Based on a bestselling novel by Ron Rash, Serena, as brought to the screen by director Susanne Bier and screenwriter Christopher Kyle, feels like a husk of an adaptation even to one completely unfamiliar with the source material. It’s the sort of film that, at least in the form prepped for theatrical release, makes one inclined to believe its makers have completely lost the ability to tell a story. And it’s not like that ever seems like a deliberate stylistic choice, with Bier actually focusing on some thematic flourish off on the sidelines. Serena is always focused on its plot. Its perpetually rushed, choppily told, borderline confusing plot.
Part of the trouble in the telling is that the film’s a tonal mess. In her native Denmark, and with American cinema forays like Things We Lost in the Fire, Bier has thrived with tales pitched firmly in the vein of melodrama (In a Better World, After the Wedding, Brothers). In Serena, you can see her aiming for that sort of style in places, but then in others going for a great American greed epic sweep à la There Will Be Blood. Elsewhere there’s great focus on the dark love story elements, but then we’re suddenly treated to bizarre plot developments that turn Serena into what’s almost a period slasher movie – just try to comprehend anything about Rhys Ifans’ mysterious hunter and the paths his character takes after a truly baffling scene involving an axe and the distracting allure of a pregnant Jennifer Lawrence as the eponymous character.
Yes, Jennifer Lawrence is in this film, and her performance is easily the weakest of any of her leading parts to date, and co-star Bradley Cooper also flounders. Though both performers worked fine in the context of their last period movie together, the 1970s-set American Hustle, Serena makes the case that the era of The Great Depression might be a stretch too far for their stardom. Just as some performers of bygone eras thrived more in certain decades, so too are specific actors less suited to historical films of particular periods. As bright as their star power may shine in other works of late, Lawrence and Cooper, the latter seemingly aiming for a Clark Gable impression at times, just don’t work in a 1930s drama. There is no energy or chemistry to their turns here, and so Serena can’t even get by on the merits of its acting to distract from its deficiencies elsewhere. About the only thing it has going for it is some impressive production design and admittedly pretty photography from cinematographer Morten Soborg, not that the latter actually gets across anything atmospherically evocative to compensate for the feeble storytelling.
About that story, then. It’s Depression-era North Carolina and Cooper’s George Pemberton runs a successful timber business threatened by the local sheriff’s (Toby Jones) plans for a National Park. While away on some sort of business trip, his eye catches Lawrence’s Serena Shaw, introduced by a one-scene character as “beautiful, wounded” and “mad for trees”. This character then says “It’s a pity you don’t stand a chance with her.” Within the next four minutes of screen time, and with minimal dialogue, George and Serena are married and back in North Carolina. Did I mention the plot is rushed?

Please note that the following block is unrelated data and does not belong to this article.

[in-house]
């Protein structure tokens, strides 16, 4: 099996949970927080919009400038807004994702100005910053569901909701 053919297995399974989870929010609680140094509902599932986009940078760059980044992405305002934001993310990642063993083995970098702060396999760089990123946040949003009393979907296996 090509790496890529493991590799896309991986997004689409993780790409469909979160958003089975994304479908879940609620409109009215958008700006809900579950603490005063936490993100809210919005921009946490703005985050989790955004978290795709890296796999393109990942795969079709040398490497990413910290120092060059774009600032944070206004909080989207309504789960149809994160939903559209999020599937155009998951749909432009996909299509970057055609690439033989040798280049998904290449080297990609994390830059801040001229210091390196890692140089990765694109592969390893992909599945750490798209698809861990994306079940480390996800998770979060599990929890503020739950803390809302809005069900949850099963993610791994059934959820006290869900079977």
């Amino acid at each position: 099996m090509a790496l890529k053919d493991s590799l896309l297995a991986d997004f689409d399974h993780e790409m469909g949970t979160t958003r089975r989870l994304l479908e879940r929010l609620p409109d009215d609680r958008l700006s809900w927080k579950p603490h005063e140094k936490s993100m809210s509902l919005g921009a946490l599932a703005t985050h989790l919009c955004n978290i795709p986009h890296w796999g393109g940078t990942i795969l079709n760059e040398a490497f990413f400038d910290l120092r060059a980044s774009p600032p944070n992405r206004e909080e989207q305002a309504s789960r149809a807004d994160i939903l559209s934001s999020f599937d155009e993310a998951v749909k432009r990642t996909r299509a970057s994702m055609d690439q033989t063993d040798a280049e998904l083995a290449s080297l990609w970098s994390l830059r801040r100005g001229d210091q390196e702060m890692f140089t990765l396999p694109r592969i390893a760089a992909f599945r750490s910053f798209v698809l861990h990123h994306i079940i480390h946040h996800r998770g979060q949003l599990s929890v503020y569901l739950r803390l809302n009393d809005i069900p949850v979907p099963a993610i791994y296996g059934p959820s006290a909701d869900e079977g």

Making herself very much a partner for the lumber empire rather than simply the boss’ wife, Serena’s forceful nature rubs some of George’s close associates the wrong way, while captivating others for reasons never entirely clear (again, Ifans). Since murder at her insistence makes its way into the story later, one might be inclined to read Serena as a Lady Macbeth type, but that would require a degree of consistency or thematic resonance to be present in the character as adapted for the screen here, and what Lawrence and Cooper have to work with is basically a vacuum. People’s actions in this film are based solely around plot twists forced upon them, rather than any sort of discernible character motivation. The film speeds through each beat to get to the next scene, be it through montage overuse or just cutting conversations short, clearly hitting all the plot cornerstones of Rash’s novel that it apparently needs to, but sacrificing any semblance of depth behind the actions that take place. It is simply going through the motions, free of any organic development or context, and the end result is a completely dour, incoherent bore with nothing for the viewer to invest in.
Though set decades later, Serena comes across like how Heaven’s Gate probably appears to those who’ve not come around to re-evaluating it, and that’s not just to do with the film’s much-publicised production delays and re-edits (this started filming before Cooper and Lawrence’s first of what’s now three team-ups, Silver Linings Playbook, was even released). Based on the quality of what is in this cut, whether heavily compromised or not, it seems unlikely that Serena will receive the same film maudit treatment as Heaven’s Gate later down the line. There’s not enough meat to salvage on the bones of what’s been served.
— Josh Slater-Williams